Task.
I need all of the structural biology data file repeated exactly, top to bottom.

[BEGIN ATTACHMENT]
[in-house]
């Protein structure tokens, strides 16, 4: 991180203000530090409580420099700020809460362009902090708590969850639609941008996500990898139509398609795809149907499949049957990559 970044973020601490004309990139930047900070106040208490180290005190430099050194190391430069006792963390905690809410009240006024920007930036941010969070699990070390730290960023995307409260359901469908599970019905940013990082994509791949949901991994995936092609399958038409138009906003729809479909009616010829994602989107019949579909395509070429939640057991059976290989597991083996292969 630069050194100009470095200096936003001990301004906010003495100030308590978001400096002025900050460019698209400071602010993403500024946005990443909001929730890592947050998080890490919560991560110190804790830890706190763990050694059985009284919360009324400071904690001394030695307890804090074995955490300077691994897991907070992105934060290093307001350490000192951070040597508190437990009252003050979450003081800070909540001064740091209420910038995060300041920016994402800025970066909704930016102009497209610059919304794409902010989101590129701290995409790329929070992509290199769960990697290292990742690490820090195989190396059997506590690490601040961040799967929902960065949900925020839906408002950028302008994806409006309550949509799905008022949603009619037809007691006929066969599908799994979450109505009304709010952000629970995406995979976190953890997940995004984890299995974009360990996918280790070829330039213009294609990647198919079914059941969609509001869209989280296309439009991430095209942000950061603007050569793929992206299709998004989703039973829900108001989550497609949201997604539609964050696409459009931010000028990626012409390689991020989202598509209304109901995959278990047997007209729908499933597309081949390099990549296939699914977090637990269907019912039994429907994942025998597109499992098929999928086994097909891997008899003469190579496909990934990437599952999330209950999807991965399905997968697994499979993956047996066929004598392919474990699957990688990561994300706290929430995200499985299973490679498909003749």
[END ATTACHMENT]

[in-house]
């Protein structure tokens, strides 16, 4: 991180203000530090409580420099700020809460362009902090708590969850639609941008996500990898139509398609795809149907499949049957990559 970044973020601490004309990139930047900070106040208490180290005190430099050194190391430069006792963390905690809410009240006024920007930036941010969070699990070390730290960023995307409260359901469908599970019905940013990082994509791949949901991994995936092609399958038409138009906003729809479909009616010829994602989107019949579909395509070429939640057991059976290989597991083996292969 630069050194100009470095200096936003001990301004906010003495100030308590978001400096002025900050460019698209400071602010993403500024946005990443909001929730890592947050998080890490919560991560110190804790830890706190763990050694059985009284919360009324400071904690001394030695307890804090074995955490300077691994897991907070992105934060290093307001350490000192951070040597508190437990009252003050979450003081800070909540001064740091209420910038995060300041920016994402800025970066909704930016102009497209610059919304794409902010989101590129701290995409790329929070992509290199769960990697290292990742690490820090195989190396059997506590690490601040961040799967929902960065949900925020839906408002950028302008994806409006309550949509799905008022949603009619037809007691006929066969599908799994979450109505009304709010952000629970995406995979976190953890997940995004984890299995974009360990996918280790070829330039213009294609990647198919079914059941969609509001869209989280296309439009991430095209942000950061603007050569793929992206299709998004989703039973829900108001989550497609949201997604539609964050696409459009931010000028990626012409390689991020989202598509209304109901995959278990047997007209729908499933597309081949390099990549296939699914977090637990269907019912039994429907994942025998597109499992098929999928086994097909891997008899003469190579496909990934990437599952999330209950999807991965399905997968697994499979993956047996066929004598392919474990699957990688990561994300706290929430995200499985299973490679498909003749």